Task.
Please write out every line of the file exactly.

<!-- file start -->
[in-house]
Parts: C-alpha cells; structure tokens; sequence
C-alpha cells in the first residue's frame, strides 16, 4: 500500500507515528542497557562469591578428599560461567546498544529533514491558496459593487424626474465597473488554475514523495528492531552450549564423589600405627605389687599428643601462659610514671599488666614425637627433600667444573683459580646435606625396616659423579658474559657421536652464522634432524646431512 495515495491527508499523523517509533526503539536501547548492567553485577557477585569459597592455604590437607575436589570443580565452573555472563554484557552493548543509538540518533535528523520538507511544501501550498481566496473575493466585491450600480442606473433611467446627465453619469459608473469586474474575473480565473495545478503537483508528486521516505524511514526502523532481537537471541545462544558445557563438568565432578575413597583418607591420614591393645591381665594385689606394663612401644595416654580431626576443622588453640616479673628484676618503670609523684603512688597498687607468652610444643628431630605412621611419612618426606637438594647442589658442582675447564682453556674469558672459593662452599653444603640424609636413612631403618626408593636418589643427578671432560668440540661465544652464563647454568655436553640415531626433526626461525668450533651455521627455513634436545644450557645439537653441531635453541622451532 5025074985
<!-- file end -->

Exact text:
[in-house]
Parts: C-alpha cells; structure tokens; sequence
C-alpha cells in the first residue's frame, strides 16, 4: 500500500507515528542497557562469591578428599560461567546498544529533514491558496459593487424626474465597473488554475514523495528492531552450549564423589600405627605389687599428643601462659610514671599488666614425637627433600667444573683459580646435606625396616659423579658474559657421536652464522634432524646431512 495515495491527508499523523517509533526503539536501547548492567553485577557477585569459597592455604590437607575436589570443580565452573555472563554484557552493548543509538540518533535528523520538507511544501501550498481566496473575493466585491450600480442606473433611467446627465453619469459608473469586474474575473480565473495545478503537483508528486521516505524511514526502523532481537537471541545462544558445557563438568565432578575413597583418607591420614591393645591381665594385689606394663612401644595416654580431626576443622588453640616479673628484676618503670609523684603512688597498687607468652610444643628431630605412621611419612618426606637438594647442589658442582675447564682453556674469558672459593662452599653444603640424609636413612631403618626408593636418589643427578671432560668440540661465544652464563647454568655436553640415531626433526626461525668450533651455521627455513634436545644450557645439537653441531635453541622451532 5025074985